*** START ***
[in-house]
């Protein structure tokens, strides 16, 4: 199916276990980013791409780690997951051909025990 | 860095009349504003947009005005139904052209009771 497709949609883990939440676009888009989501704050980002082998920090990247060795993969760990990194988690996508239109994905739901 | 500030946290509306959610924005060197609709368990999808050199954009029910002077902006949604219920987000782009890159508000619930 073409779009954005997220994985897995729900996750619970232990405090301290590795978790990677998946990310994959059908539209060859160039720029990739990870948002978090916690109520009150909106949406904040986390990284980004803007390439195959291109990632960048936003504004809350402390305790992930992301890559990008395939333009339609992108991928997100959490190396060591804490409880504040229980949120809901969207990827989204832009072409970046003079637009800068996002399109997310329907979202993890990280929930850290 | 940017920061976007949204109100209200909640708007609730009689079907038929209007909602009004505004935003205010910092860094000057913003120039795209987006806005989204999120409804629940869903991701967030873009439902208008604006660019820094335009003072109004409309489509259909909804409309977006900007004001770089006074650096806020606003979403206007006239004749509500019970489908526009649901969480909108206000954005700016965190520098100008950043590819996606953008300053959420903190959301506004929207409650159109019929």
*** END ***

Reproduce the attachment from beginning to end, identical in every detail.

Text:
[in-house]
């Protein structure tokens, strides 16, 4: 199916276990980013791409780690997951051909025990 | 860095009349504003947009005005139904052209009771 497709949609883990939440676009888009989501704050980002082998920090990247060795993969760990990194988690996508239109994905739901 | 500030946290509306959610924005060197609709368990999808050199954009029910002077902006949604219920987000782009890159508000619930 073409779009954005997220994985897995729900996750619970232990405090301290590795978790990677998946990310994959059908539209060859160039720029990739990870948002978090916690109520009150909106949406904040986390990284980004803007390439195959291109990632960048936003504004809350402390305790992930992301890559990008395939333009339609992108991928997100959490190396060591804490409880504040229980949120809901969207990827989204832009072409970046003079637009800068996002399109997310329907979202993890990280929930850290 | 940017920061976007949204109100209200909640708007609730009689079907038929209007909602009004505004935003205010910092860094000057913003120039795209987006806005989204999120409804629940869903991701967030873009439902208008604006660019820094335009003072109004409309489509259909909804409309977006900007004001770089006074650096806020606003979403206007006239004749509500019970489908526009649901969480909108206000954005700016965190520098100008950043590819996606953008300053959420903190959301506004929207409650159109019929």